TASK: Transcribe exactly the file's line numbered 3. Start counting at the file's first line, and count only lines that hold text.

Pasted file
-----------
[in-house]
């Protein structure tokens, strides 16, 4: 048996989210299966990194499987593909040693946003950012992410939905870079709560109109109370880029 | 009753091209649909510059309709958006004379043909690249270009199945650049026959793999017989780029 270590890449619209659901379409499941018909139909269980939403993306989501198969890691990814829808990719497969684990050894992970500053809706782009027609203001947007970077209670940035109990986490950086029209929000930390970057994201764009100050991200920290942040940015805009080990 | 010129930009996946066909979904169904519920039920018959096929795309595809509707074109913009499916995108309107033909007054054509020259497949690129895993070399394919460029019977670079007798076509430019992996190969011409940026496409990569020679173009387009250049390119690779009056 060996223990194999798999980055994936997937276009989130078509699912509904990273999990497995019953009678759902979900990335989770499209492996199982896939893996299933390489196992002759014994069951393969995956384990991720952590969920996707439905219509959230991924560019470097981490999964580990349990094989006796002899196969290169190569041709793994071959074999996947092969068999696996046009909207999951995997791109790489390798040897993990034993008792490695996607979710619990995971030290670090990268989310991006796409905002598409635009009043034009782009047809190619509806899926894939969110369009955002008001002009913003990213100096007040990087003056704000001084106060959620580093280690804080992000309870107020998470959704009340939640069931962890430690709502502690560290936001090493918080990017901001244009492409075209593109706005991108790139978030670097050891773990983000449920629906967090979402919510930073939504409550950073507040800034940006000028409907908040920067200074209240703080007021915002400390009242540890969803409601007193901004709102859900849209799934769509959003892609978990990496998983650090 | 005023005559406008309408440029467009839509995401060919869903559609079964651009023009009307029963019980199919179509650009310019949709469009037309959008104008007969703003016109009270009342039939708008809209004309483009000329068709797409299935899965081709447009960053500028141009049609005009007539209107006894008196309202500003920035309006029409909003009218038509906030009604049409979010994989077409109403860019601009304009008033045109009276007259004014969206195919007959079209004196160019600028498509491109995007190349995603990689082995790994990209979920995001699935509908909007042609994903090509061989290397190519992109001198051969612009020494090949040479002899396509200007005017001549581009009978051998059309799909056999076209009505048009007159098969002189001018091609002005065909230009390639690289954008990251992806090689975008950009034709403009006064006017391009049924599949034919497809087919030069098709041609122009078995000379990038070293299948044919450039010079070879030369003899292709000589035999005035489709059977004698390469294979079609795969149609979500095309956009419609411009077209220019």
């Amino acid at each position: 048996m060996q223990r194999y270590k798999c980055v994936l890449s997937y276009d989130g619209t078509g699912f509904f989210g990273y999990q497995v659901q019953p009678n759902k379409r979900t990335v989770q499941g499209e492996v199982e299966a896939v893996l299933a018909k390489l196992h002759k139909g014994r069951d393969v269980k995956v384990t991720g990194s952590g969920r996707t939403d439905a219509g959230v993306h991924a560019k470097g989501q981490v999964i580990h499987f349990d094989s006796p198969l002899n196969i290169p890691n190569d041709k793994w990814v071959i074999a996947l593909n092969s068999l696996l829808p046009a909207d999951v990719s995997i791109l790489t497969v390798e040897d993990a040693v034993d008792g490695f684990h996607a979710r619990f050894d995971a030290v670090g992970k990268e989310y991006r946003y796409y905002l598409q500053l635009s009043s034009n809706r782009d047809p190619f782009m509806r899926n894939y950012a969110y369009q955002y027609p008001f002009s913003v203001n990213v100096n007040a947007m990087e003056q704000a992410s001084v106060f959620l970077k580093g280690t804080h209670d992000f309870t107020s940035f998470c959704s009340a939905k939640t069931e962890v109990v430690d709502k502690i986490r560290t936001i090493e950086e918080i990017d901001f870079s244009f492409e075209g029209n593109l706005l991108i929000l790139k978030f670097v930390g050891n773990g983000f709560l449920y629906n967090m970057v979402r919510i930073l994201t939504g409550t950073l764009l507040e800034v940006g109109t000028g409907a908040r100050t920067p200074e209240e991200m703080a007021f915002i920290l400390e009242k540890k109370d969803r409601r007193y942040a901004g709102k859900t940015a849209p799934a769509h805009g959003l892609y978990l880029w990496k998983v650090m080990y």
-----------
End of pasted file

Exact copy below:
């Amino acid at each position: 048996m060996q223990r194999y270590k798999c980055v994936l890449s997937y276009d989130g619209t078509g699912f509904f989210g990273y999990q497995v659901q019953p009678n759902k379409r979900t990335v989770q499941g499209e492996v199982e299966a896939v893996l299933a018909k390489l196992h002759k139909g014994r069951d393969v269980k995956v384990t991720g990194s952590g969920r996707t939403d439905a219509g959230v993306h991924a560019k470097g989501q981490v999964i580990h499987f349990d094989s006796p198969l002899n196969i290169p890691n190569d041709k793994w990814v071959i074999a996947l593909n092969s068999l696996l829808p046009a909207d999951v990719s995997i791109l790489t497969v390798e040897d993990a040693v034993d008792g490695f684990h996607a979710r619990f050894d995971a030290v670090g992970k990268e989310y991006r946003y796409y905002l598409q500053l635009s009043s034009n809706r782009d047809p190619f782009m509806r899926n894939y950012a969110y369009q955002y027609p008001f002009s913003v203001n990213v100096n007040a947007m990087e003056q704000a992410s001084v106060f959620l970077k580093g280690t804080h209670d992000f309870t107020s940035f998470c959704s009340a939905k939640t069931e962890v109990v430690d709502k502690i986490r560290t936001i090493e950086e918080i990017d901001f870079s244009f492409e075209g029209n593109l706005l991108i929000l790139k978030f670097v930390g050891n773990g983000f709560l449920y629906n967090m970057v979402r919510i930073l994201t939504g409550t950073l764009l507040e800034v940006g109109t000028g409907a908040r100050t920067p200074e209240e991200m703080a007021f915002i920290l400390e009242k540890k109370d969803r409601r007193y942040a901004g709102k859900t940015a849209p799934a769509h805009g959003l892609y978990l880029w990496k998983v650090m080990y």